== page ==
man", Knowledge Management is not an island.
To summarize: Knowledge Management is both an end to a means,
and a means to an end. Good Knowledge Management is designed to provide timely, relevant, and useful information to key decision
makers and doers. This Knowledge comes from a myriad of dynamic and disparate sources which must be available at any
time and with guaranteed accuracy. The intended outcome of Knowledge Management should always be to provide agility
and confidence when making plans or decisions. It does not matter if your goal is transcontinental flight, open heart
surgery, or making ice cream. The principles, goals, and outcomes are largely the same.
More to follow...
Tuesday, September 27, 2011
Try Before You Fly: How Dreamliner Pilots Train Without Lifting Off
An interesting article from WIRED about the Boeing 787 Dreamliner. The most interesting part is how computers and computer systems have completely taken over modern aviation, including
the training of prospective pilots of these craft. From the article:
10:44 am pdt
"No matter their experience
level, none of them will actually fly a 787 during training. It's all done electronically. There are no books to study, airframes
to inspect or airplanes to fly. From learning about the airplane's hydraulic system to making a virtual walk around pre-flight
inspection to even learning how to take off, pilots learn everything needed for their type rating without ever even seeing
a real 787.
At one of the 787 training centers it all happens inside a nondescript office building south
of Seattle. This is where pilots learn the difference between traditional airplanes that use bleed air to power systems and
the 787 that uses generators. They work through checklists and practicing landing the Dreamliner in a severe crosswind, in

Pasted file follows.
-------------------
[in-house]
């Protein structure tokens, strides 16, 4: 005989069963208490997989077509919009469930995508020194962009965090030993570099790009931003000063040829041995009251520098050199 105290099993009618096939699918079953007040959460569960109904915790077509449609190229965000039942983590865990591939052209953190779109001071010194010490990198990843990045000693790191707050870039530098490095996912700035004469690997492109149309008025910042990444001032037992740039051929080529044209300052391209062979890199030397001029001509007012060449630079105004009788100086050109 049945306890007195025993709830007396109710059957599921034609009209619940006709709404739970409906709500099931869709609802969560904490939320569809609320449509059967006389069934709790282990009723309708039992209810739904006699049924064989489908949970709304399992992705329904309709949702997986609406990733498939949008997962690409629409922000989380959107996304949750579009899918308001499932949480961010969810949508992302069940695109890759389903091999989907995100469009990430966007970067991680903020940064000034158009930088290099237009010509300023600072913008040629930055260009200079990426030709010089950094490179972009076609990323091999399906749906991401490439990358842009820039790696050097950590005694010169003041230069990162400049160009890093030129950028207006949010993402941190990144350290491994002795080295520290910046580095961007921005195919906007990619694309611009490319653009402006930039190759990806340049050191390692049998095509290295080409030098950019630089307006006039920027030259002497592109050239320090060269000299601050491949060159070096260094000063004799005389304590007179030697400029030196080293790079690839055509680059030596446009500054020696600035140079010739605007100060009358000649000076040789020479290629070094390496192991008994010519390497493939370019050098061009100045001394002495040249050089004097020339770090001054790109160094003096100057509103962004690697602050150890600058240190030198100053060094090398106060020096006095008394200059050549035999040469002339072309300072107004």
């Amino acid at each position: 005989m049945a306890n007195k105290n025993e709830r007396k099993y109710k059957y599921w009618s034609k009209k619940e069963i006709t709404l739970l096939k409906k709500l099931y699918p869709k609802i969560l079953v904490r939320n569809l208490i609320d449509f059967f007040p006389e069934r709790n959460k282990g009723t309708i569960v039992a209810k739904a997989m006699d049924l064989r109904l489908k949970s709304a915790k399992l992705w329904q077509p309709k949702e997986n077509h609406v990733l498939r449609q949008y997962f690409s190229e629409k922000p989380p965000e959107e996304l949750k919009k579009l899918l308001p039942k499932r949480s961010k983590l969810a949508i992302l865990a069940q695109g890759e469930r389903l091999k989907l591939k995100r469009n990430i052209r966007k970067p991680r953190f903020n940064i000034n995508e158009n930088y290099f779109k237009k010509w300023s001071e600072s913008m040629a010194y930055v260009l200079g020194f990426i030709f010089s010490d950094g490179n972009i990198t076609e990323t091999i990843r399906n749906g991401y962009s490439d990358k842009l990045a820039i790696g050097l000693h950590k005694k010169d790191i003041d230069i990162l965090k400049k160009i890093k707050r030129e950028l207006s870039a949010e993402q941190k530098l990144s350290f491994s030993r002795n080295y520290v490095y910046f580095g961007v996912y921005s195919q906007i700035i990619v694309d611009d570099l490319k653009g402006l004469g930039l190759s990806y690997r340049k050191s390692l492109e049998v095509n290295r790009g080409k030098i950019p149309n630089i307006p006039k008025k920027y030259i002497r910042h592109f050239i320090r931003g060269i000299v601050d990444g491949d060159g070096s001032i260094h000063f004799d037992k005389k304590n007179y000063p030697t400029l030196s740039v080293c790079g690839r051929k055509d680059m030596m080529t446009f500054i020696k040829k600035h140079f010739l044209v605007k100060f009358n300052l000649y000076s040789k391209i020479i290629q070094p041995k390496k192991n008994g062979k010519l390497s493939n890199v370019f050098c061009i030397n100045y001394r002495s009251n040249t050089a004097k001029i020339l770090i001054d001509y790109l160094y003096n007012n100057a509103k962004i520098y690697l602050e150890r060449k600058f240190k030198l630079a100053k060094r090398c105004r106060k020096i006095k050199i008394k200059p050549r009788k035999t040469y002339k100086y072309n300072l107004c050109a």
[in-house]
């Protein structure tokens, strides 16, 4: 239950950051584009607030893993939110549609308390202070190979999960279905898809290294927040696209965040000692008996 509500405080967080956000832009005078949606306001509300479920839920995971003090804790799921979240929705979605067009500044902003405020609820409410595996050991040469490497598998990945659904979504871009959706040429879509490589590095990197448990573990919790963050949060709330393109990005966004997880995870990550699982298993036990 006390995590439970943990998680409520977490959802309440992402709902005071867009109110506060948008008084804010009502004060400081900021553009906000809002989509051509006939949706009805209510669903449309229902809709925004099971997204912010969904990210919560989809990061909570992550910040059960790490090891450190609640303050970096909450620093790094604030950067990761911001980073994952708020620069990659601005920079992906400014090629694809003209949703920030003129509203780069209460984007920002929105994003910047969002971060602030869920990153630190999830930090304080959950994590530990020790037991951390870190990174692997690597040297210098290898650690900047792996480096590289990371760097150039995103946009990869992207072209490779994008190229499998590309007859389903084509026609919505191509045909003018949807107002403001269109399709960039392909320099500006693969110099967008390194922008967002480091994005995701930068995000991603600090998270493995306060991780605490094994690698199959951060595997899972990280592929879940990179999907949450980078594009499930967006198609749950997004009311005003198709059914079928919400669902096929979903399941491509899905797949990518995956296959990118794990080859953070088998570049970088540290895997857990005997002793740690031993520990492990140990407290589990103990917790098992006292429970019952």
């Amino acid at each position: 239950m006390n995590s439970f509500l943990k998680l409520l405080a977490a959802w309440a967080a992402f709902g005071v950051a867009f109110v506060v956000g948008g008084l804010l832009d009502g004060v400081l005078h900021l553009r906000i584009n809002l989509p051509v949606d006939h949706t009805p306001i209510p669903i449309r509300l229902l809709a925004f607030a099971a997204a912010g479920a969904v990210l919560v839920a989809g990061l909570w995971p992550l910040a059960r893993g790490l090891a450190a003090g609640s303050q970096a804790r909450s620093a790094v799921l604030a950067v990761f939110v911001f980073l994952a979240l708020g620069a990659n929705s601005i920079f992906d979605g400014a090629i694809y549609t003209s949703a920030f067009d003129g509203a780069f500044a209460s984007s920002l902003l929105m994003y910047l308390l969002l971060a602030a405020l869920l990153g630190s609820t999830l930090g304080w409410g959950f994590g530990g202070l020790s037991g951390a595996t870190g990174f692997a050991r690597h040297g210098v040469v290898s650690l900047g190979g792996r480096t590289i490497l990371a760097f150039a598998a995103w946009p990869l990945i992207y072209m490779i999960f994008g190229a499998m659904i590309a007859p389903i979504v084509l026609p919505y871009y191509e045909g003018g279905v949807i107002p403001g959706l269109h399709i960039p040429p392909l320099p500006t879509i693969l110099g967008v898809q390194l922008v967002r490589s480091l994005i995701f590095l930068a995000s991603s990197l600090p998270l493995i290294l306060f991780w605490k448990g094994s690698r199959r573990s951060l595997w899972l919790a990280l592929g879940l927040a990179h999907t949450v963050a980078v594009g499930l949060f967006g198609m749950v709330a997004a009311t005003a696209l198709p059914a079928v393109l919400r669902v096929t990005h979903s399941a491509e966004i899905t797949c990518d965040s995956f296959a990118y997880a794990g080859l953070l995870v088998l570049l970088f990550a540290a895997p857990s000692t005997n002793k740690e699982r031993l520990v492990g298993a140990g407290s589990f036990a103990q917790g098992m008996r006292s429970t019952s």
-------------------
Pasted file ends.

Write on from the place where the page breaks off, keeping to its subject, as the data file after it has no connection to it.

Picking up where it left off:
the clouds, and with an engine out.
But even before they learn how to fly a 787, they learn what the cockpit
is like. And they do that sitting in an office cubicle."
Read the rest as they say.
Thursday, September 22, 2011
When you thought you had it all figured out
1:12 pm pdt
...at least you knew that you could count on E=MC squared. Maybe
now...not so much. From an article posted by the AP today, Roll over Einstein: Pillar of physics challenged
GENEVA (AP) -- A pillar of physics - that
nothing can go faster than the speed of light - appears to be smashed by an oddball subatomic particle that has apparently
made a giant end run around Albert Einstein's theories.
The physics world is, to say the least, gob-smacked!
More from the AP article.
"It's a shock," said Fermilab head theoretician Stephen Parke, who was
not part of the research in Geneva. "It's going to cause us problems, no doubt about that - if it's true."
Just goes to show that the more you think you know, the more you realize how little that you actually do.
Read the rest as they say.
Update 9/23/11: The jury remains out on this claim. Scientists stunned, sceptical on faster-than-light particles. Not surprising if you step back and consider the implications. The 70's comedy troupe Firesign Theater probably
stated it most succinctly. Everything you know is wrong! See also Through the Looking Glass.
More to follow...
Tuesday, September 20, 2011
Around the World in 60 seconds
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Monday, September 12, 2011
Ant defense can be a sticky business...
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give their all for the colony.
I've always found ants to be fascinating. Not because of what I know about the species, but rather because
how much there is to learn about them.
More to follow...